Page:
What relationship should develop between the specific organization and the mass organization, between the vanguard and the mass, between the anarchist party and the labour union? It is not sufficient to impose the formula of the dialectic relationship, since that could serve to hide a division between the economic and the political, between class consciousness and the class. Let us straight away state that as the members of the specific organization are at the same time members of the mass organization, non-separation is guaranteed. It cannot be imagined in Second-Internationalist terms because it is obvious that the economic struggle is also political, something that strikes at the heart of capitalist exploitation, and its conquests need to be defended by including them as part of a strategy for action (which is not necessarily the strategy of the specific organization, but is more likely to be so the more the level of class consciousness has grown in the masses and the better and more expert is the work of the members of the specific organization within the mass organization). It is also a guarantee that conquest of the State is not proposed as a way to spark off the transition to socialism, thereby privileging political and party struggle over economic demands. The mass organization therefore loses its function as a drive belt of the specific organization and instead becomes the site of debate on the strategy defined by the specific organization against the strategies proposed by other parties, but above all confronting that strategy with the demands of action, the level of growth of the masses and of their real needs.

The role of the specific organization is not recognized in any official way within the mass organization. It is not, and must not be, a recognized, institutionalized leadership which, as such, could impose solutions and pretend (in the manner of the Leninists) to represent the real interests of the proletariat. It is only a point of debate and elaboration of politically homogeneous comrades who prepare and finalize their work and their proposals on the basis of their analysis and their ideology, without expecting it to be accepted on the basis of delegation, but only by virtue of it being freely accepted through debate within the mass organization. Any acceptance of Anarchist Communist ideas is only further proof of their correctness. Any refusal to accept them indicates an error of analysis on the part of the Anarchist Communists and requires them to revise the strategy or the tactic.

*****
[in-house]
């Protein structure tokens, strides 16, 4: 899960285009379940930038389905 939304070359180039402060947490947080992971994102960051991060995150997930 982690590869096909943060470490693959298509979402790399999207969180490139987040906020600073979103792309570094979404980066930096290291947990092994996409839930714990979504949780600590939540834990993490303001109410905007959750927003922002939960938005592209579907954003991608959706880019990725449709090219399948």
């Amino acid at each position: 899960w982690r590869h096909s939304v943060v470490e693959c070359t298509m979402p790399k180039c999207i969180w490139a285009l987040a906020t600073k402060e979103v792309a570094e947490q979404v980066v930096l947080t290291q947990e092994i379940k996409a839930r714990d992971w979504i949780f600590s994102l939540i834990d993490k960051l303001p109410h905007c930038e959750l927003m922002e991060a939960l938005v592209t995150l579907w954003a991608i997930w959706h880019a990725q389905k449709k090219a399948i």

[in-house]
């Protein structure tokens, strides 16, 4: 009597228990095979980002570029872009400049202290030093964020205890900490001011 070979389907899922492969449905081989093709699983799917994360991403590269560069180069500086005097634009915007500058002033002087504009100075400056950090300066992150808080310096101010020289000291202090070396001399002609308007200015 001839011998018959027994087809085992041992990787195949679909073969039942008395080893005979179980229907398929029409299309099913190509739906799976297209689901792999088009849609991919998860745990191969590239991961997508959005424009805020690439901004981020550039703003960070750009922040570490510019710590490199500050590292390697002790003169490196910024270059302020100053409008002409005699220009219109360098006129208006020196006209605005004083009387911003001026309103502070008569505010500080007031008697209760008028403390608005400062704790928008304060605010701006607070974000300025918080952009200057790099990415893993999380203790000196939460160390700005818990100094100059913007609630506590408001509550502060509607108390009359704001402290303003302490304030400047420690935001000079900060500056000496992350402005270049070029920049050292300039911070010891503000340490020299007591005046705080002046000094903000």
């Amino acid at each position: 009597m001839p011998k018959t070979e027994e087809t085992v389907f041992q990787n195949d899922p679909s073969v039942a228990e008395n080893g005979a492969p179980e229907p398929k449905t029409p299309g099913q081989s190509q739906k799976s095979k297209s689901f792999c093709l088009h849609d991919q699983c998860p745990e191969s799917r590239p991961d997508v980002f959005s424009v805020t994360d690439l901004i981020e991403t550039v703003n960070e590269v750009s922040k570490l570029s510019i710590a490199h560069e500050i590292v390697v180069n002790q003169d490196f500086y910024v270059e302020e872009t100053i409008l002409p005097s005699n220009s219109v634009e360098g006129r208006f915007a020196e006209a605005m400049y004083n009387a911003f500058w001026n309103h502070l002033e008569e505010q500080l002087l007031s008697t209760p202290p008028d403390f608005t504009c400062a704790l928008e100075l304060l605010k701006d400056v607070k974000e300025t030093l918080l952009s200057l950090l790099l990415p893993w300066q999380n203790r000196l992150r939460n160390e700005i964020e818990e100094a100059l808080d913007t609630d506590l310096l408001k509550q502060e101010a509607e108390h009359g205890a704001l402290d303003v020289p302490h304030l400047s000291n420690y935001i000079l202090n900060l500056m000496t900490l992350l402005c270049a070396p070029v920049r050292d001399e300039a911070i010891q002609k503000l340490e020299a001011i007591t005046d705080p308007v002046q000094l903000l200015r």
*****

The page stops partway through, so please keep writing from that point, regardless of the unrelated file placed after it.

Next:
One last point remains to be clarified. The mass organization is not built by the specific organization in its likeness, a toy for it to influence or a place reserved for revolutionary proletarians. In other words, it is not the revolutionary mass organization. Such an organization would be a half-way house between party and mass. Firstly, it would only represent a closing in on itself by the specific organization, which would thus be idealistic, waiting for the proletariat to accept its ideology simply because it is the best and the most revolutionary - a form of politically impotent doctrinaire simplisticism. Secondly, it would be a talking-shop for the vanguard, reducing and sterilizing its internal debate and hiding within it a vision of the masses needing to be civilized, masses who are incapable of revolutionary action, a pure and simple army to be manoeuvred by the winner of the dialectic clash between the politicized elements. Debate must take place on the widest possible level, not at the highest possible level; only at this level can there be proper evaluation of the lines adopted by the various specific organizations.


6.2.3. Anarchist Communism and Libertarian Communism today

The experience of Spain also left its mark on the Italian Anarchist movement even with the strict limits on its activity imposed as a result of Fascist repression.